Allen Wastler is the managing editor at CNBC.com. I just read his Open Letter to the Ron Paul Faithful. It's short, but my shorter summary is: Ron Paul supporters allegedly “hacked” or targeted a campaign at the post-debate poll to get Ron Paul to 75%, and that's why they removed the poll from their site.
I emailed a response and figured it would be interesting enough to post here as well:
Hello Mr. Wastler,
I did not vote in CNBC's debate poll, but you seem to indicate that 7000 plus votes in a few hours is far more than expected. I am not sure why that is; did you expect the amount of viewers to be small and therefore not receive so many votes? 7000 seems a small number for a national debate.
As a computer geek I must also nitpick a bit. You referred to the poll either being “hacked” or the target of a campaign. “Hacked” is not the right terminology, unless you have actual evidence of your polling system being compromised. You might argue that it was “spammed”; that is, a small amount of people voted repeatedly to artificially inflate the numbers. Again, there would be evidence of that. Heavy traffic coming from Ron Paul chat sites is not evidence of spamming. It's pretty logical to expect that people in the Ron Paul chat rooms were aware of the debate, watching it live, or watching recorded copies of it shortly thereafter (Ron Paul fans are quite quick about getting video available online), and would thus vote in the poll. The only evidence you offer is that you have not seen such numbers in “legit” (term undefined) polls.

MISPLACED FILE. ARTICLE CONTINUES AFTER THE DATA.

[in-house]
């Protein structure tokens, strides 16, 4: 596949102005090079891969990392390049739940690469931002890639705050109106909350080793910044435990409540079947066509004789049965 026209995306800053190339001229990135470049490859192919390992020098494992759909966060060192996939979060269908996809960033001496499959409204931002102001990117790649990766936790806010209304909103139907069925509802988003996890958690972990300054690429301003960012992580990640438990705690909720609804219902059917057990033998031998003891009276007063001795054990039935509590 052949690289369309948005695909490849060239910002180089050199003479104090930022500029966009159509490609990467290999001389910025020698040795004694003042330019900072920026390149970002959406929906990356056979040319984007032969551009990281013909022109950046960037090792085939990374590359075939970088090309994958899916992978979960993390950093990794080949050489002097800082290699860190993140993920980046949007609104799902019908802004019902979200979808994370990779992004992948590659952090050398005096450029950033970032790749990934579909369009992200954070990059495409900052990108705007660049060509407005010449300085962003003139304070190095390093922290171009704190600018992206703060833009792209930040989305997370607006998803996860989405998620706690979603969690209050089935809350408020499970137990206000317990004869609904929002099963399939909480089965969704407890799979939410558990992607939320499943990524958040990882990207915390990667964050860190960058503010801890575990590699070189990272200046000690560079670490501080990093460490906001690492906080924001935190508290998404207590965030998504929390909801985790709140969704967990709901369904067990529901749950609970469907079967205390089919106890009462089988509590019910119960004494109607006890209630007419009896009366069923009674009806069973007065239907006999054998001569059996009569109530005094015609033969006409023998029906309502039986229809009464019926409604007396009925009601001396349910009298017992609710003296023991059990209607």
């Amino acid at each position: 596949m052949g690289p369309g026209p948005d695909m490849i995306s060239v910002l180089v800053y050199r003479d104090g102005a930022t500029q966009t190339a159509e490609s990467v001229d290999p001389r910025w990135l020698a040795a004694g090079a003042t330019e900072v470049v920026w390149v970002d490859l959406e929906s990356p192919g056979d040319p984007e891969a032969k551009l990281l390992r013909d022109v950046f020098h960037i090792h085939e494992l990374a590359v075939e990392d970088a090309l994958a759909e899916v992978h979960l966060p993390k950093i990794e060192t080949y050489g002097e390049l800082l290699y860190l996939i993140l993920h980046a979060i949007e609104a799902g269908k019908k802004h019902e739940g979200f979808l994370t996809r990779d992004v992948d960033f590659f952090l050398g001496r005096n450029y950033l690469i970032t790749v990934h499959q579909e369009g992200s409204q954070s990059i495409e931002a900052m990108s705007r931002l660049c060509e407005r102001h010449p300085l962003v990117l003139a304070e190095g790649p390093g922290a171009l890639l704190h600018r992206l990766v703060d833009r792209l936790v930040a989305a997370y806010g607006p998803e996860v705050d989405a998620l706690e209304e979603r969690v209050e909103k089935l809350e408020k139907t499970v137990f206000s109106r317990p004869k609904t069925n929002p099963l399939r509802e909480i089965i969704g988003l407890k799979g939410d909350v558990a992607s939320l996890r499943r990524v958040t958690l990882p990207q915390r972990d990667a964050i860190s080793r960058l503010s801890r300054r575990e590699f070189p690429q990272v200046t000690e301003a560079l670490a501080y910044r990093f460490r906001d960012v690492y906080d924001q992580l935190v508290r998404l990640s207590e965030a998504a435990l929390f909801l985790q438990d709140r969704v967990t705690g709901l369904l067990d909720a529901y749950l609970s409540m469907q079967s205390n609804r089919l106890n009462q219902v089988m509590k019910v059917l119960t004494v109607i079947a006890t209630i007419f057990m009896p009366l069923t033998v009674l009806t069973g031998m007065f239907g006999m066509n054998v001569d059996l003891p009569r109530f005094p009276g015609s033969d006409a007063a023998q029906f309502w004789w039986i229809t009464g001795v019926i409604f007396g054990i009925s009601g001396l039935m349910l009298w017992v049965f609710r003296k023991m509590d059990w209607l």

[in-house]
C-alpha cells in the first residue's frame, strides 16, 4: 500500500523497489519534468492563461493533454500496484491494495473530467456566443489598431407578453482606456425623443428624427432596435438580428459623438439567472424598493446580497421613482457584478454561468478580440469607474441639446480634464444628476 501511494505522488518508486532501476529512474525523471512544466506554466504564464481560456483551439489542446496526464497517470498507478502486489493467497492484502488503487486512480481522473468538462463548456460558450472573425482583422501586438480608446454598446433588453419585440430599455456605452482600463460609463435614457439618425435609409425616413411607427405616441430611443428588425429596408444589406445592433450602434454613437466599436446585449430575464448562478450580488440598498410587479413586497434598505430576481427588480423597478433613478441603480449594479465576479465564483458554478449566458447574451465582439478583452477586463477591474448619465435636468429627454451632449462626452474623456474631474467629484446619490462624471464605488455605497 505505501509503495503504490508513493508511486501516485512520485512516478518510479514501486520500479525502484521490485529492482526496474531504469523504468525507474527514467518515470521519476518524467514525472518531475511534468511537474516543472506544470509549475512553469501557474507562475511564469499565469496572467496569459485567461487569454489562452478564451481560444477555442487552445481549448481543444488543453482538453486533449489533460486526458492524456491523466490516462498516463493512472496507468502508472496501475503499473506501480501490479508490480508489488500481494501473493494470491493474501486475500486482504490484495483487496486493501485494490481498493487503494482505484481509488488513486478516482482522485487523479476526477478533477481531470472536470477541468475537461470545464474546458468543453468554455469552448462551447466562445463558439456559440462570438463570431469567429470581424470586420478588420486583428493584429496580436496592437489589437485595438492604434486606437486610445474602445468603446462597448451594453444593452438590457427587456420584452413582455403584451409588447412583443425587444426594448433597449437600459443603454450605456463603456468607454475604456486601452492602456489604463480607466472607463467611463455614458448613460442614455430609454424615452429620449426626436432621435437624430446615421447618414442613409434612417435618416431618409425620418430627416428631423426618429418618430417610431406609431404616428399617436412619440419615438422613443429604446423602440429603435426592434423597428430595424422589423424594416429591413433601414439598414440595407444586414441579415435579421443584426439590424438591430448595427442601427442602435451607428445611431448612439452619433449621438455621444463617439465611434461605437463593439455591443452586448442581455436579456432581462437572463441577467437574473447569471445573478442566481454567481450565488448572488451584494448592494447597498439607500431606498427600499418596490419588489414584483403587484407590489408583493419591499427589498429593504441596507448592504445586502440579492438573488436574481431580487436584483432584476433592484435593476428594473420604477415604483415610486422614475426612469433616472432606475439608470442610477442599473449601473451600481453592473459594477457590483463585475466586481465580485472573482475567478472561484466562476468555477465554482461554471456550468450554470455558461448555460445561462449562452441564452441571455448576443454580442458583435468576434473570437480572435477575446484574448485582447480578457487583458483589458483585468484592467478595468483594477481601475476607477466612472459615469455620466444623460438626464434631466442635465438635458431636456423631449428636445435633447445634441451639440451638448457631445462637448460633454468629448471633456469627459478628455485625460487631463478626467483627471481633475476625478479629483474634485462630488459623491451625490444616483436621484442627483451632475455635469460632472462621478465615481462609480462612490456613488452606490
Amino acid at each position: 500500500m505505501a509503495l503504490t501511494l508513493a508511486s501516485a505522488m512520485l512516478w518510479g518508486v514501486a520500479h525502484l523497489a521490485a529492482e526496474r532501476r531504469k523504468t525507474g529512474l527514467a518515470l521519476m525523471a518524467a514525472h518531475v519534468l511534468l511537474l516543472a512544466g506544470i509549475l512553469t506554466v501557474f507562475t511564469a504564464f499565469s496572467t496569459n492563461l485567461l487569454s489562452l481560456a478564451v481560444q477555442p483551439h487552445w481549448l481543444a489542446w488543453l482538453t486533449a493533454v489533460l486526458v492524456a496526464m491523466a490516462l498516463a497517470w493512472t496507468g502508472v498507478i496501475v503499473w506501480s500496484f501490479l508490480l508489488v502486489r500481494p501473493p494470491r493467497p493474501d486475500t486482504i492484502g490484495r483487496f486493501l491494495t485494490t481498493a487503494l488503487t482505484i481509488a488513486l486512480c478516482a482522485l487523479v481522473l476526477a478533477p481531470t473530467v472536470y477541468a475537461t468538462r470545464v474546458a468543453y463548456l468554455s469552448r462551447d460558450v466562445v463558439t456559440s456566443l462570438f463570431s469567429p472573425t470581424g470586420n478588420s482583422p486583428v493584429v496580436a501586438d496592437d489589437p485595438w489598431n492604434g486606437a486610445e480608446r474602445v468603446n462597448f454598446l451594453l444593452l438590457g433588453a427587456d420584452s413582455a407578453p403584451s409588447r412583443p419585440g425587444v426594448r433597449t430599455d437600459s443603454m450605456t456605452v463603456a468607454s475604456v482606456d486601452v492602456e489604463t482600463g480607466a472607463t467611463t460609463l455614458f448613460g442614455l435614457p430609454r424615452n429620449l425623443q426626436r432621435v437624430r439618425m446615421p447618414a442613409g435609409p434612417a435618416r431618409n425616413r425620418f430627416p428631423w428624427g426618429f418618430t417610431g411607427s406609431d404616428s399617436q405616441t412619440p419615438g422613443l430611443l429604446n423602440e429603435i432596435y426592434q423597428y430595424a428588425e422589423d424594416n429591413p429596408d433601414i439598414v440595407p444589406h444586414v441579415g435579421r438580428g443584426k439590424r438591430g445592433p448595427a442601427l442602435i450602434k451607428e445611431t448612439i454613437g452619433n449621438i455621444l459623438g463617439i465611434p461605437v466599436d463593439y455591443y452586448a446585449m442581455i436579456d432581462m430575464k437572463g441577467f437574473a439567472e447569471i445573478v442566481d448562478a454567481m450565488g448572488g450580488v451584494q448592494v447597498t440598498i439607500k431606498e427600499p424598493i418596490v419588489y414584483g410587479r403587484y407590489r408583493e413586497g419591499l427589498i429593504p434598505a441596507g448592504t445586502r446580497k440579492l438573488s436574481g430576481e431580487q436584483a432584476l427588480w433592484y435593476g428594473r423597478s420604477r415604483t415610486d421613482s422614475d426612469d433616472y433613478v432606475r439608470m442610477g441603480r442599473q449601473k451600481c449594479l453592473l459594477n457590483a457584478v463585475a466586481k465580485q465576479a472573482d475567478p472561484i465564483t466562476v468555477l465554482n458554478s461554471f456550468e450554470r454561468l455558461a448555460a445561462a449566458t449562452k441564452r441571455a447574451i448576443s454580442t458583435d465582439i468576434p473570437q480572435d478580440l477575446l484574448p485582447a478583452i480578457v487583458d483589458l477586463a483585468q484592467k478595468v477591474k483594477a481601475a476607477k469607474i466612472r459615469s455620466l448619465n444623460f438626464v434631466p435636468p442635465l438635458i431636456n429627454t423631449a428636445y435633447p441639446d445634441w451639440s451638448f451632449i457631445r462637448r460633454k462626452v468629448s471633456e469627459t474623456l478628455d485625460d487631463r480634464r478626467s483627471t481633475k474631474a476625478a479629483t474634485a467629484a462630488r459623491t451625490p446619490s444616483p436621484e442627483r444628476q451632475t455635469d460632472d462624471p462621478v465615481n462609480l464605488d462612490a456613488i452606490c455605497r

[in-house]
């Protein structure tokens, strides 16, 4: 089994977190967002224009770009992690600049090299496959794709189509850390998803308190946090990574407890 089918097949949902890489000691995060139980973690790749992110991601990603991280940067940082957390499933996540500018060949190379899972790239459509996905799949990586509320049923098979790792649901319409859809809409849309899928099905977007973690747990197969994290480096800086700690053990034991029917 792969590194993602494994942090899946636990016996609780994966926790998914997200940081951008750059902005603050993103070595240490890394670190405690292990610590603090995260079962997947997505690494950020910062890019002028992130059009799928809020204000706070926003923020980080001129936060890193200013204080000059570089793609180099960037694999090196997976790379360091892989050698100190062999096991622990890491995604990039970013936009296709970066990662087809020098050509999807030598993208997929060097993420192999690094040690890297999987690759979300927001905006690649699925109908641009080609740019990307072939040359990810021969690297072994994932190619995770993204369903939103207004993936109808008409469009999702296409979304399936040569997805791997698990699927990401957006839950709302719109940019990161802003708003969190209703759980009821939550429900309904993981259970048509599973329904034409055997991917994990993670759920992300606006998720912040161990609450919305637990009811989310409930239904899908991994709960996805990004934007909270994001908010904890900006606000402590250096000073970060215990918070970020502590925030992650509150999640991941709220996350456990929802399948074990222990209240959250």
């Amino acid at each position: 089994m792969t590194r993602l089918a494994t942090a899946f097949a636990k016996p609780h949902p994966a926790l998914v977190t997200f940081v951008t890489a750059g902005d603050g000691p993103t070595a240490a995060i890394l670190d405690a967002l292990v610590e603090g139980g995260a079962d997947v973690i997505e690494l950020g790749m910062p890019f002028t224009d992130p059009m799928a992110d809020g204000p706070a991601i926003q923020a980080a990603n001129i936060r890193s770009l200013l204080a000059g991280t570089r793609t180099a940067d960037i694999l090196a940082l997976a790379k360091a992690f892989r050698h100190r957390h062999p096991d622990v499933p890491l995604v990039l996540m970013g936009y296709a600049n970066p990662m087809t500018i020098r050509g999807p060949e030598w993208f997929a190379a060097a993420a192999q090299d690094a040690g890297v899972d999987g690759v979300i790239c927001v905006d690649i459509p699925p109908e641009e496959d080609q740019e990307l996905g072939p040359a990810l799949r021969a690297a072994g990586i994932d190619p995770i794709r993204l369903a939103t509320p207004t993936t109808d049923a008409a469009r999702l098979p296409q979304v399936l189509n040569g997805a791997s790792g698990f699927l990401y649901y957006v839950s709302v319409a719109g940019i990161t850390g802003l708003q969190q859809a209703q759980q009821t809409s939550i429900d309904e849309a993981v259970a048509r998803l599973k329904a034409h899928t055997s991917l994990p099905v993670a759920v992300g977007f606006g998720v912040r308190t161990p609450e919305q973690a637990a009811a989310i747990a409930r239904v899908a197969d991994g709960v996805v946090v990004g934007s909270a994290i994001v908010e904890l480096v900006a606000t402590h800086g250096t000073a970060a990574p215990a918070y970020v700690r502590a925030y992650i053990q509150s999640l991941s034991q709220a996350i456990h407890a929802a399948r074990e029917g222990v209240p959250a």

Furthermore, if it was “spamming” that caused the “high” vote count, then the software running your poll clearly does not check very well for such methods. Yes, you admitted it is “unscientific”, but still you turn around and complain that Ron Paul supporters “ruined” the poll in the way they participated. Well, it is your poll and your software. You can control how the poll is run and how people participate in it. If you don't require registration, verify email addresses, check IP addresses, and use other techniques to avoid “spamming”, then you cannot rightfully complain about people using your system in the way it is set up.
I do not advocate spamming online polls, but if your poll is not “serving your readers” then you should fix the software instead of complaining about the users.
UPDATE: Please see the follow-up post, A reasonable response.